Cancer starts when the body overproduces cells in an area, resulting in a mass of abnormal cells. These cells accumulate and become tumors, and the primary goal of cancer treatment is to catch it before it can metastasize (spread) to other tissues and organs. If it does metastasize, then further treatment is possible for many cancers.
Thanks to advancements in technology and medicine, there are multiple successful approaches to treating both benign (non-life-threatening) and malignant (potentially life-threatening) cancer. Let’s talk about some of these techniques and where you can go to receive treatment that works for you.
Types of Cancer Treatment
The main approaches of treating cancer are surgery, chemotherapy, and radiation:
Cancer surgery involves a doctor physically removing tumors and cancer cells from a patient’s body. Ideally, the doctor will be able to remove all of the cancer cells; however, this treatment may not always be possible for various reasons, such as if the cancer is too close to a sensitive organ.
Doctors perform surgery for a variety of reasons:
- Diagnosis and Staging/Grading
Your doctor may surgically perform a biopsy on cancer by removing and assessing some or all of the cancer cells. This way, the physician can determine whether the cancer is malignant or benign. Furthermore, by examining the cells, your doctor will know how far cancer has progressed, and cancer can then be staged or graded (depending on what type of cancer it is).
- Removal, Debulking, or Resecting
If removing all of the cancer cells is not an option or not possible, your doctor may opt to debulk. Debulking, which is also called resecting, entails removing as many of the cancer cells as possible. Your doctor will most likely recommend another form of treatment after cancer resection, such as chemotherapy or radiation therapy.
Your doctor may also perform surgery to provide relief if benign cancer cells are pressing on nerves or organs, disrupting their function or causing pain.
Some cancer cells may grow in sensitive areas of the body, making surgical removal difficult or extremely risky. Some people may also be in poor health, thereby sometimes rendering surgery off the table. It is best to consult your doctor to discuss your options.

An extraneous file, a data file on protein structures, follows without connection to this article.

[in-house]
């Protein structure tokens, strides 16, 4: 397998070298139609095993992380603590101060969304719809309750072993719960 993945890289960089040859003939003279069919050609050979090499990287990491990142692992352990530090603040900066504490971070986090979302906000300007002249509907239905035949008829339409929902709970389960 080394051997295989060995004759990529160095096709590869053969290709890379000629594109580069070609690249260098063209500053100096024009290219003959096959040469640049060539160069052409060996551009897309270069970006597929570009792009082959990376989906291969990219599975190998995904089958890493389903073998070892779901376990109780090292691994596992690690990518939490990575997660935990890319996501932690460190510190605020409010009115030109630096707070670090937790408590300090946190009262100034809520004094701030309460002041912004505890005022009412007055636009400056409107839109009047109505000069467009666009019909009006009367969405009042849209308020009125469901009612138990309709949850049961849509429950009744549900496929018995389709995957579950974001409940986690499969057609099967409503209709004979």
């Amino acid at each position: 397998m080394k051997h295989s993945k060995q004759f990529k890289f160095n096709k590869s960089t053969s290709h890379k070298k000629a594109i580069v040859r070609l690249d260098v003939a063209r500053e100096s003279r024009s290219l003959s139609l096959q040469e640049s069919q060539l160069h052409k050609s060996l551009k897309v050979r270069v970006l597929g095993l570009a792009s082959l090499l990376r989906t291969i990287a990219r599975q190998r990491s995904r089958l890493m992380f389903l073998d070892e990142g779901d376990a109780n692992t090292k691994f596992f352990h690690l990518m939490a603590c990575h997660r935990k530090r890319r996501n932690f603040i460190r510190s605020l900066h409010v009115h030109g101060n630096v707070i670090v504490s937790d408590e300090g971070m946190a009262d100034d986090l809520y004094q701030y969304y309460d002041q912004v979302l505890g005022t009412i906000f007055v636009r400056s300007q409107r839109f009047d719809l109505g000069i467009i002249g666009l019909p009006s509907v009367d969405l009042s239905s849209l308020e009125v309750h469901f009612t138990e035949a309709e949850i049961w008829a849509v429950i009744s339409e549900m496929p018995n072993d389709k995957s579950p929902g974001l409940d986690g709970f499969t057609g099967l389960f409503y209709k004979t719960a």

Chemotherapy (often called “chemo”) entails cytotoxic drugs, administered either orally or through infusion, which target the cancerous cells. It also helps to prevent the tumor from metastasizing to other areas of the body.
Chemotherapy can be a primary cancer treatment, but it is also useful as a complement to other treatments. This treatment specifically seeks out and kills quickly-dividing cells in the body, which is why it also tends to make people lose their hair temporarily since hair follicles divide at a relatively fast pace.
In radiation therapy, doctors use high-energy wave particles to kill cancer cells and stop them from metastasizing. There are two types of radiation therapy: external beams and internal “seeds.”
The external version is most common, and a machine is used to direct beams of radiation to the tumor. The internal version is often called brachytherapy, and this is when your doctor places a small amount of radioactive material inside your body. Brachytherapy applies radiation at a higher intensity to specific body parts, such as radiation seeds implanted to treat prostate cancer.
Cancer Treatment in Wooster, Ohio
Our certified and licensed doctors here at Wooster Community Hospital are ready to help you with prevention and treatment of all types of cancer. If you have any questions or would like to schedule a consultation, call us today at (330) 263-8100. We look forward to being your healthcare partner!